Posted by Dan Malachowski, Product Marketing Manager (Search and Performance Media)
This is an extreme of example of something that happens every day on the major search engines and proves Twitter’s potential value to the search results page. Last week, the Web was abuzz when Lawrence Kutner, Kal Penn’s character on “House,” was suddenly killed-off the show. When Kutner died, “House” viewers turned to Google for answers. In fact, 22 of the top 25 hottest keywords on Google the night the episode aired were related to Kutner’s death:
But all the people searching Google on these terms at this time weren’t getting the best user experience on the SERP. The first page on Google contained no results relating to Kutner’s death:
Over on Twitter’s real-time search results, it was a different story:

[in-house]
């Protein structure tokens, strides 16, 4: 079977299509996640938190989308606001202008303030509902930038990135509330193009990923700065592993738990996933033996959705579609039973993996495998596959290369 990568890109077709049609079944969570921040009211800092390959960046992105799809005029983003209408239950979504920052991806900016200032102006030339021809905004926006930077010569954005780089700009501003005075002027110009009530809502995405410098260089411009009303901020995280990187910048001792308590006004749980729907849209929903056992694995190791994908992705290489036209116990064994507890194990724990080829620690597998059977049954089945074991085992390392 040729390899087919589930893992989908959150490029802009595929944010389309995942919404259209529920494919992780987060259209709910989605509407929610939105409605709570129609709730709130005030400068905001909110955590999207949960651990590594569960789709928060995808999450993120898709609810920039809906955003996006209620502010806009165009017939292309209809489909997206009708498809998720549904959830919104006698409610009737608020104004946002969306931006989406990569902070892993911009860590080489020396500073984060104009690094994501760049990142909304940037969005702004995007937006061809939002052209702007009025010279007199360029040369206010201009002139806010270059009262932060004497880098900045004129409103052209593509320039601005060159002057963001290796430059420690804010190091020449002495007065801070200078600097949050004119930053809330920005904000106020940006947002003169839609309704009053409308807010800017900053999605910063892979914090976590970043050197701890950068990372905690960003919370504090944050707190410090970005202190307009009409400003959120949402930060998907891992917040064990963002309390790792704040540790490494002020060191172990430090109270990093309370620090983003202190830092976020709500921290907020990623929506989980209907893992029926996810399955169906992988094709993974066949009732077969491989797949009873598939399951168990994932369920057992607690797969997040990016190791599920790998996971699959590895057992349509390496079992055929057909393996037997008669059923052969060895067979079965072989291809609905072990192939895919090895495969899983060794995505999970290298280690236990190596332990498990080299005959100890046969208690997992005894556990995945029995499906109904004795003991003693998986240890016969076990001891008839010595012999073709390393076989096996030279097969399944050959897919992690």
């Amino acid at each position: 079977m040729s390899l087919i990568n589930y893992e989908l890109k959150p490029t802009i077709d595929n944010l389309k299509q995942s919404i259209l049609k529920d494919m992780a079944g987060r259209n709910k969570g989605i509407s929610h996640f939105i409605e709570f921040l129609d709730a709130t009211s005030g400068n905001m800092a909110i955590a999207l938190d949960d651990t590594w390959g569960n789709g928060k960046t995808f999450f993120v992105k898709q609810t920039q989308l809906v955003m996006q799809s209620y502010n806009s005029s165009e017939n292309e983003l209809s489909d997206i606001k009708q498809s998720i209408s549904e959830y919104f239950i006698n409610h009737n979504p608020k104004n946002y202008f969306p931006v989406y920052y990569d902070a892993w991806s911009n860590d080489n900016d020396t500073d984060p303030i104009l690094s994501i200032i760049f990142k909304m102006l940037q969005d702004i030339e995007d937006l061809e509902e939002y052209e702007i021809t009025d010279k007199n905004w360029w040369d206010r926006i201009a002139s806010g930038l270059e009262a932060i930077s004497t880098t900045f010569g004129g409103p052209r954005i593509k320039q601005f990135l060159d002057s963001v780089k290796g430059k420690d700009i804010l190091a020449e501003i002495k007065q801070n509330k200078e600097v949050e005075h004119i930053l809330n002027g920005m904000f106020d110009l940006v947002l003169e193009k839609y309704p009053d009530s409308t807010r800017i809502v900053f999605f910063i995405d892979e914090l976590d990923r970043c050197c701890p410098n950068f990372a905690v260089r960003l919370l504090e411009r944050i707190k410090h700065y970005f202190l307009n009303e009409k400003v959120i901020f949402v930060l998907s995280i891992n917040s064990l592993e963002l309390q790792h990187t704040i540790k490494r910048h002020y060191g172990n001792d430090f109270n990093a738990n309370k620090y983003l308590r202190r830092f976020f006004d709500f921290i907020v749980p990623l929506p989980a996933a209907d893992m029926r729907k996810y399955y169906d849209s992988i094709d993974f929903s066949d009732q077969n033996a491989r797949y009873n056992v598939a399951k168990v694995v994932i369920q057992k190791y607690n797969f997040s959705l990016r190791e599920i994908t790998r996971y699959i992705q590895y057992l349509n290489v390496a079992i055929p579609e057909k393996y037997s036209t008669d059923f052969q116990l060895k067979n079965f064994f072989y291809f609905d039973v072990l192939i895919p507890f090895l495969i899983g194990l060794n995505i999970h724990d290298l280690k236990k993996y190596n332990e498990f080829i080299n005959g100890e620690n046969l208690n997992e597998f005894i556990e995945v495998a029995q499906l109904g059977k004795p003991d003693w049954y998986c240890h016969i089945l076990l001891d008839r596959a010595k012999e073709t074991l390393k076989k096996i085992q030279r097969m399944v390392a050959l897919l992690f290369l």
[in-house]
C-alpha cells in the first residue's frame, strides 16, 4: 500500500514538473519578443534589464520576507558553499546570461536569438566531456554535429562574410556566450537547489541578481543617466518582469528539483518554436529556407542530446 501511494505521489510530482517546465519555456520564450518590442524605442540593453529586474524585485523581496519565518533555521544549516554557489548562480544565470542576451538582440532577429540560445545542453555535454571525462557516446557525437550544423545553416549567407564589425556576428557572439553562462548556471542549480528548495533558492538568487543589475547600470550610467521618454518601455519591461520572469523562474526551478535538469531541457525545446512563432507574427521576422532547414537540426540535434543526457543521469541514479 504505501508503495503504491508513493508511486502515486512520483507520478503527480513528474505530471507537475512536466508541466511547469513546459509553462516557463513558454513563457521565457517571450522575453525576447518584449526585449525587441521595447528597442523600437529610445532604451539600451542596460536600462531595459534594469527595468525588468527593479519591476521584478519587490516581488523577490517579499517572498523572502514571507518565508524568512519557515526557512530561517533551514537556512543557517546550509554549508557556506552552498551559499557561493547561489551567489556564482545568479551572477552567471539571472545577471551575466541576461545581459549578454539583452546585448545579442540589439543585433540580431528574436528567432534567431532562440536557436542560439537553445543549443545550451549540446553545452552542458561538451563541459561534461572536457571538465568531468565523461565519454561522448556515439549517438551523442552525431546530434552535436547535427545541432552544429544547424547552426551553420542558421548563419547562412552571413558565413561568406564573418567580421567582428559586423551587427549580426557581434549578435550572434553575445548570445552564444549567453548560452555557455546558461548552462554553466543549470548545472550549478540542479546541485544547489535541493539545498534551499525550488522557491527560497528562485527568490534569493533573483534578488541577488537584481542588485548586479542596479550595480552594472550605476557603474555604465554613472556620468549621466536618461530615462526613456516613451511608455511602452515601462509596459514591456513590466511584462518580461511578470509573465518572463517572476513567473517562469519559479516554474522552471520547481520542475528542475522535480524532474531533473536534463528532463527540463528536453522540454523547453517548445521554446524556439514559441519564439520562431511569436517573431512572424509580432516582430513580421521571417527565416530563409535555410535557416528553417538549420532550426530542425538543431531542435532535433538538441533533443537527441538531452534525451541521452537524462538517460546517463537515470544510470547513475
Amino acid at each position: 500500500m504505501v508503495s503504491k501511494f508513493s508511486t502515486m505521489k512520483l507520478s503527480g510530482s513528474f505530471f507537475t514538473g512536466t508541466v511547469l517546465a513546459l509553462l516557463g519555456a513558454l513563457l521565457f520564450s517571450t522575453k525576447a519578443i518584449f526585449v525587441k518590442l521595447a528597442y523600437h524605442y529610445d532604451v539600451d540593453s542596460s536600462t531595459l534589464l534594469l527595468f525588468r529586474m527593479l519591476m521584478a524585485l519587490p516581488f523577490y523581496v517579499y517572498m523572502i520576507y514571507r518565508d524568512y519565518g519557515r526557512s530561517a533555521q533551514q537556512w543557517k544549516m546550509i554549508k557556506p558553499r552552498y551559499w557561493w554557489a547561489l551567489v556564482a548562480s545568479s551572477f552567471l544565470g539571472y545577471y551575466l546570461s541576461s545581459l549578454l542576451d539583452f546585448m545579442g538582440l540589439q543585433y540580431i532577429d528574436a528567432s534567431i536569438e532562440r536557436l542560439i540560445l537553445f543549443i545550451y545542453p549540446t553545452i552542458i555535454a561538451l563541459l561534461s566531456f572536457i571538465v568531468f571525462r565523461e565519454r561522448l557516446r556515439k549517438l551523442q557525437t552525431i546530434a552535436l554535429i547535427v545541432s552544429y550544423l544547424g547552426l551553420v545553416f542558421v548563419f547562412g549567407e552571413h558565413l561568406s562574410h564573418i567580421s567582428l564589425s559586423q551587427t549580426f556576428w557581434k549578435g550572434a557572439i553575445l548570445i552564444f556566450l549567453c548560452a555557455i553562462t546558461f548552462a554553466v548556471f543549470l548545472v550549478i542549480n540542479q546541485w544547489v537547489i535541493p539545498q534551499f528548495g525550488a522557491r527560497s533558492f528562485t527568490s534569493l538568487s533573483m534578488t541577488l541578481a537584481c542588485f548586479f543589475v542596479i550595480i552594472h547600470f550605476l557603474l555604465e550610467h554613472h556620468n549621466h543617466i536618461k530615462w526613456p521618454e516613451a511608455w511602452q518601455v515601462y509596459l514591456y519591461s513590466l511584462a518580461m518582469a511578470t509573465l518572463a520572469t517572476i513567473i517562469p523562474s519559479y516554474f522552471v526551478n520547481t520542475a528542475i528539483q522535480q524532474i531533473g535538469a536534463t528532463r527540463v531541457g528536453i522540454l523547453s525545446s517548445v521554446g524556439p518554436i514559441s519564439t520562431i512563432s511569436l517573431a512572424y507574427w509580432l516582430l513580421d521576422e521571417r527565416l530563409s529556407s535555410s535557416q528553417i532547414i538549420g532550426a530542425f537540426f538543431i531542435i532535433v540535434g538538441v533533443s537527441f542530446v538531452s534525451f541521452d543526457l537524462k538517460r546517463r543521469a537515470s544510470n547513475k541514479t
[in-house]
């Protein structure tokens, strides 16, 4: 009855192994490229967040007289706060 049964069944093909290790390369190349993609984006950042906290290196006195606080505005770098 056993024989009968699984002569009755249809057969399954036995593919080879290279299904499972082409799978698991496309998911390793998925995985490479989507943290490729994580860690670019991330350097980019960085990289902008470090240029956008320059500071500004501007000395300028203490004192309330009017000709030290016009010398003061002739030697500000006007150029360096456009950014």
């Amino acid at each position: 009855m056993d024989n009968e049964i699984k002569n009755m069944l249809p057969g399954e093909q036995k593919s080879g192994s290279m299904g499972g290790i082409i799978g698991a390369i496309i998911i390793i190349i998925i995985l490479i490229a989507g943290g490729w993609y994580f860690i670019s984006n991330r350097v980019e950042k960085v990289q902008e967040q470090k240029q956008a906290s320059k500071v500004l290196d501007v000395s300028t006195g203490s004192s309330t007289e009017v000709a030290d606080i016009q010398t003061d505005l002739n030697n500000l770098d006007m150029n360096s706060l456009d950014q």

Google’s spiders are fast and within a couple hours Google had indexed and ranked blogs and other news stories about Kutner’s death. But Google’s spiders weren’t fast enough to satisfy the massive searcher demand in the minutes directly after Kal Penn’s surprising exit. Twitter on the Google SERP changes that. Of course we wouldn’t want real-time results all the time on Google, but it’s easy to imagine a day when a slot on the SERP is reserved for the most current Twitter search result, perhaps posted just seconds ago. Or maybe if Google (or another search engine) detects massive sudden demand around a group of terms like the “house kutner” terms, Twitter results could be fed into the top of the SERP. This creates a better searcher experience and will likely grow share for whichever search engine could pull it off.